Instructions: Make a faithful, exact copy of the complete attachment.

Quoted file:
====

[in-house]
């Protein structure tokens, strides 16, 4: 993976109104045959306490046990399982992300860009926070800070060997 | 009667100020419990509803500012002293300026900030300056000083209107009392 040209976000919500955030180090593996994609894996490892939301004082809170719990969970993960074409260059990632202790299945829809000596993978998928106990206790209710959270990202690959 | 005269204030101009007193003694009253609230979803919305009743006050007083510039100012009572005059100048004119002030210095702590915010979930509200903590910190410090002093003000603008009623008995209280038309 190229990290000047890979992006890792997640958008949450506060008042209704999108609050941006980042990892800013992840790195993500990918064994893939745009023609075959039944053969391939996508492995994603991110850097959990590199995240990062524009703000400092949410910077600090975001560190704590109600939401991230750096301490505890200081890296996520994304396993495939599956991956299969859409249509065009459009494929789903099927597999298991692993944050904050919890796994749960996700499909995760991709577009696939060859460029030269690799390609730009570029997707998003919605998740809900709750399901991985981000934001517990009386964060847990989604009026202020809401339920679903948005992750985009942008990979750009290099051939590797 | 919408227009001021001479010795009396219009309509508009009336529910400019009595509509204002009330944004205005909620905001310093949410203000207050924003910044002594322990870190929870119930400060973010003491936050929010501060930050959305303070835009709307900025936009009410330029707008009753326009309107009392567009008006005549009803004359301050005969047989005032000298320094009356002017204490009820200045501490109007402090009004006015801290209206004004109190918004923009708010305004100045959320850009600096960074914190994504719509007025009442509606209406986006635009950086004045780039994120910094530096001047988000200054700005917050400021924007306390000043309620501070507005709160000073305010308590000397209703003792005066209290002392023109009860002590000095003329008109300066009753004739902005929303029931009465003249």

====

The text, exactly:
[in-house]
């Protein structure tokens, strides 16, 4: 993976109104045959306490046990399982992300860009926070800070060997 | 009667100020419990509803500012002293300026900030300056000083209107009392 040209976000919500955030180090593996994609894996490892939301004082809170719990969970993960074409260059990632202790299945829809000596993978998928106990206790209710959270990202690959 | 005269204030101009007193003694009253609230979803919305009743006050007083510039100012009572005059100048004119002030210095702590915010979930509200903590910190410090002093003000603008009623008995209280038309 190229990290000047890979992006890792997640958008949450506060008042209704999108609050941006980042990892800013992840790195993500990918064994893939745009023609075959039944053969391939996508492995994603991110850097959990590199995240990062524009703000400092949410910077600090975001560190704590109600939401991230750096301490505890200081890296996520994304396993495939599956991956299969859409249509065009459009494929789903099927597999298991692993944050904050919890796994749960996700499909995760991709577009696939060859460029030269690799390609730009570029997707998003919605998740809900709750399901991985981000934001517990009386964060847990989604009026202020809401339920679903948005992750985009942008990979750009290099051939590797 | 919408227009001021001479010795009396219009309509508009009336529910400019009595509509204002009330944004205005909620905001310093949410203000207050924003910044002594322990870190929870119930400060973010003491936050929010501060930050959305303070835009709307900025936009009410330029707008009753326009309107009392567009008006005549009803004359301050005969047989005032000298320094009356002017204490009820200045501490109007402090009004006015801290209206004004109190918004923009708010305004100045959320850009600096960074914190994504719509007025009442509606209406986006635009950086004045780039994120910094530096001047988000200054700005917050400021924007306390000043309620501070507005709160000073305010308590000397209703003792005066209290002392023109009860002590000095003329008109300066009753004739902005929303029931009465003249």